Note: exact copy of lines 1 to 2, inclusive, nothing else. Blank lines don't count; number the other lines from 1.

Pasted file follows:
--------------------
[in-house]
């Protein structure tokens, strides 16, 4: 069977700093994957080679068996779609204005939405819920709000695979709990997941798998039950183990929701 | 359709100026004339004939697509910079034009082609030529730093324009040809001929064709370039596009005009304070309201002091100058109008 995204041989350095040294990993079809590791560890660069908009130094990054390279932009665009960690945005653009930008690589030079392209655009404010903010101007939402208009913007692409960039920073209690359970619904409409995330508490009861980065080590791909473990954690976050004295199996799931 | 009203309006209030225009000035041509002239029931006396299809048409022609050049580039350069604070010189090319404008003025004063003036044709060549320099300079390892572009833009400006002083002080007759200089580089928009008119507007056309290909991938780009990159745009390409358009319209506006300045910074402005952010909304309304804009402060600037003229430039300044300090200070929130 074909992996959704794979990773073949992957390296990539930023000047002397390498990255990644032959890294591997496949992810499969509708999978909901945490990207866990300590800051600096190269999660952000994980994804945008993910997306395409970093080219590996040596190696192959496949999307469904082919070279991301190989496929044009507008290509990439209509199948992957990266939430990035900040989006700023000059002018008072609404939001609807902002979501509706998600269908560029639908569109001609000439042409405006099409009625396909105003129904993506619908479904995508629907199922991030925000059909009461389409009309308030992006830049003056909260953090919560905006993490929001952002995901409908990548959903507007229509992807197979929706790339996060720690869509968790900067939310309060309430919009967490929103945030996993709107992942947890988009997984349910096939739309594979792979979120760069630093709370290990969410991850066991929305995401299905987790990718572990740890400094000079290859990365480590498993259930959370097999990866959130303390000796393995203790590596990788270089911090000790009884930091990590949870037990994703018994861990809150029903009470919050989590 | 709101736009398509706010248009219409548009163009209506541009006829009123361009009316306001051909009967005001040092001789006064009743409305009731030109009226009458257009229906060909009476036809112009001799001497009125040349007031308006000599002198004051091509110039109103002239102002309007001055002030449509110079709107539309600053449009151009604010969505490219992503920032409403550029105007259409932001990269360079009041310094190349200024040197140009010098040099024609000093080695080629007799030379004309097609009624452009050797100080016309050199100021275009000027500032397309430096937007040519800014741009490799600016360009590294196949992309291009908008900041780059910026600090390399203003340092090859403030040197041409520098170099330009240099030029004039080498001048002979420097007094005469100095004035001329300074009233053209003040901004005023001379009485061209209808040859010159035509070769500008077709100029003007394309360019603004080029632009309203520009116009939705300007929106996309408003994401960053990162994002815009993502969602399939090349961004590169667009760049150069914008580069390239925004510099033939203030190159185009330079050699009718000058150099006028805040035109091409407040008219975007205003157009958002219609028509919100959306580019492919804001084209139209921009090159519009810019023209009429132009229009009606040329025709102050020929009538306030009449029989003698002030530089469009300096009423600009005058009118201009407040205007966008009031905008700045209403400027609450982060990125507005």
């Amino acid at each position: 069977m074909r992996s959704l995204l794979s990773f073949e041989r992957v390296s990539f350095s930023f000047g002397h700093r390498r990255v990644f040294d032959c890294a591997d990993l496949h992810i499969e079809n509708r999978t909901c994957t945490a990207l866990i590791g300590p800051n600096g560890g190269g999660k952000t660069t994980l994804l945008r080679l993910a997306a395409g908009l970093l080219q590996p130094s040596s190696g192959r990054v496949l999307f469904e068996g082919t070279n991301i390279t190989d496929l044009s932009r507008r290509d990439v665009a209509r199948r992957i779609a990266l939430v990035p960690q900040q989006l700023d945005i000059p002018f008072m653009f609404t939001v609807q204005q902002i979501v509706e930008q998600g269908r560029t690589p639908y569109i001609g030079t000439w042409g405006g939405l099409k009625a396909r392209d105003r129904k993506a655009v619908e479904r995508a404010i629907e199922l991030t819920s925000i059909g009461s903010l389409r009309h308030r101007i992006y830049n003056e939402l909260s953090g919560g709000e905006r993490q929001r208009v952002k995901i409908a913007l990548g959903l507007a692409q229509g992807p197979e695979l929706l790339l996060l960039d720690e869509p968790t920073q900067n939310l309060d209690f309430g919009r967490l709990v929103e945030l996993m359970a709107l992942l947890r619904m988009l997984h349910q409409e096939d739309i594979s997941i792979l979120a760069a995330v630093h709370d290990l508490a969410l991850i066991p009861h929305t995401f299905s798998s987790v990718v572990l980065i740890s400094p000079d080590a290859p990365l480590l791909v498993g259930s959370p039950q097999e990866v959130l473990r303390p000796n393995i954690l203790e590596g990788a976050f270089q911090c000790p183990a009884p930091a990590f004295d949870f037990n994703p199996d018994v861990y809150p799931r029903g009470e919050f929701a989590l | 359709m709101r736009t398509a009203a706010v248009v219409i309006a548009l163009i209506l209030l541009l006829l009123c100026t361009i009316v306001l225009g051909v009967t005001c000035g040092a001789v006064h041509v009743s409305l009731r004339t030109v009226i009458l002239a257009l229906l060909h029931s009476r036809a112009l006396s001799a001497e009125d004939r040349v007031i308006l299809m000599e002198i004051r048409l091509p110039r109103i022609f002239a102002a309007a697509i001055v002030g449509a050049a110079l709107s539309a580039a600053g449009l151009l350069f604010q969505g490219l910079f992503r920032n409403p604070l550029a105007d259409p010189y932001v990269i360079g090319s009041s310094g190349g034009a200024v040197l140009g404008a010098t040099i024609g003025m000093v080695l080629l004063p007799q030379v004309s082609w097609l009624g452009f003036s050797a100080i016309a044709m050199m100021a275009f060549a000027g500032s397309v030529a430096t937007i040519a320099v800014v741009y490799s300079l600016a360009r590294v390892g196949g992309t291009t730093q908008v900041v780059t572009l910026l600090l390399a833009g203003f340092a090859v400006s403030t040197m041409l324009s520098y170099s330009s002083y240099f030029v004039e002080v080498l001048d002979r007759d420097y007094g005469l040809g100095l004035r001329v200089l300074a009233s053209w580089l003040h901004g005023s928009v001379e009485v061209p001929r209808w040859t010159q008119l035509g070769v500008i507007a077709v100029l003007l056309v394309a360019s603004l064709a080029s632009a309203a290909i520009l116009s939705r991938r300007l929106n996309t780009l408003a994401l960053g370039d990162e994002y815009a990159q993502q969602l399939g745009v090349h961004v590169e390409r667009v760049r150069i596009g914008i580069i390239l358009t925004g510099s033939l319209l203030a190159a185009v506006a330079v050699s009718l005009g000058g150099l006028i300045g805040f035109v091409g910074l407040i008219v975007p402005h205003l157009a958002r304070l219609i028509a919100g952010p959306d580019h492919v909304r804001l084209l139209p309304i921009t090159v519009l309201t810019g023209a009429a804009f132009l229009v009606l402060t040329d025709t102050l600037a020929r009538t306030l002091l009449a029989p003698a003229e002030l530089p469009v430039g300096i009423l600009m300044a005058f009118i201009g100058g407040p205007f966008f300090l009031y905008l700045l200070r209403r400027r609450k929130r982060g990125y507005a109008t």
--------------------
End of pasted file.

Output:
[in-house]
């Protein structure tokens, strides 16, 4: 069977700093994957080679068996779609204005939405819920709000695979709990997941798998039950183990929701 | 359709100026004339004939697509910079034009082609030529730093324009040809001929064709370039596009005009304070309201002091100058109008 995204041989350095040294990993079809590791560890660069908009130094990054390279932009665009960690945005653009930008690589030079392209655009404010903010101007939402208009913007692409960039920073209690359970619904409409995330508490009861980065080590791909473990954690976050004295199996799931 | 009203309006209030225009000035041509002239029931006396299809048409022609050049580039350069604070010189090319404008003025004063003036044709060549320099300079390892572009833009400006002083002080007759200089580089928009008119507007056309290909991938780009990159745009390409358009319209506006300045910074402005952010909304309304804009402060600037003229430039300044300090200070929130 074909992996959704794979990773073949992957390296990539930023000047002397390498990255990644032959890294591997496949992810499969509708999978909901945490990207866990300590800051600096190269999660952000994980994804945008993910997306395409970093080219590996040596190696192959496949999307469904082919070279991301190989496929044009507008290509990439209509199948992957990266939430990035900040989006700023000059002018008072609404939001609807902002979501509706998600269908560029639908569109001609000439042409405006099409009625396909105003129904993506619908479904995508629907199922991030925000059909009461389409009309308030992006830049003056909260953090919560905006993490929001952002995901409908990548959903507007229509992807197979929706790339996060720690869509968790900067939310309060309430919009967490929103945030996993709107992942947890988009997984349910096939739309594979792979979120760069630093709370290990969410991850066991929305995401299905987790990718572990740890400094000079290859990365480590498993259930959370097999990866959130303390000796393995203790590596990788270089911090000790009884930091990590949870037990994703018994861990809150029903009470919050989590 | 709101736009398509706010248009219409548009163009209506541009006829009123361009009316306001051909009967005001040092001789006064009743409305009731030109009226009458257009229906060909009476036809112009001799001497009125040349007031308006000599002198004051091509110039109103002239102002309007001055002030449509110079709107539309600053449009151009604010969505490219992503920032409403550029105007259409932001990269360079009041310094190349200024040197140009010098040099024609000093080695080629007799030379004309097609009624452009050797100080016309050199100021275009000027500032397309430096937007040519800014741009490799600016360009590294196949992309291009908008900041780059910026600090390399203003340092090859403030040197041409520098170099330009240099030029004039080498001048002979420097007094005469100095004035001329300074009233053209003040901004005023001379009485061209209808040859010159035509070769500008077709100029003007394309360019603004080029632009309203520009116009939705300007929106996309408003994401960053990162994002815009993502969602399939090349961004590169667009760049150069914008580069390239925004510099033939203030190159185009330079050699009718000058150099006028805040035109091409407040008219975007205003157009958002219609028509919100959306580019492919804001084209139209921009090159519009810019023209009429132009229009009606040329025709102050020929009538306030009449029989003698002030530089469009300096009423600009005058009118201009407040205007966008009031905008700045209403400027609450982060990125507005």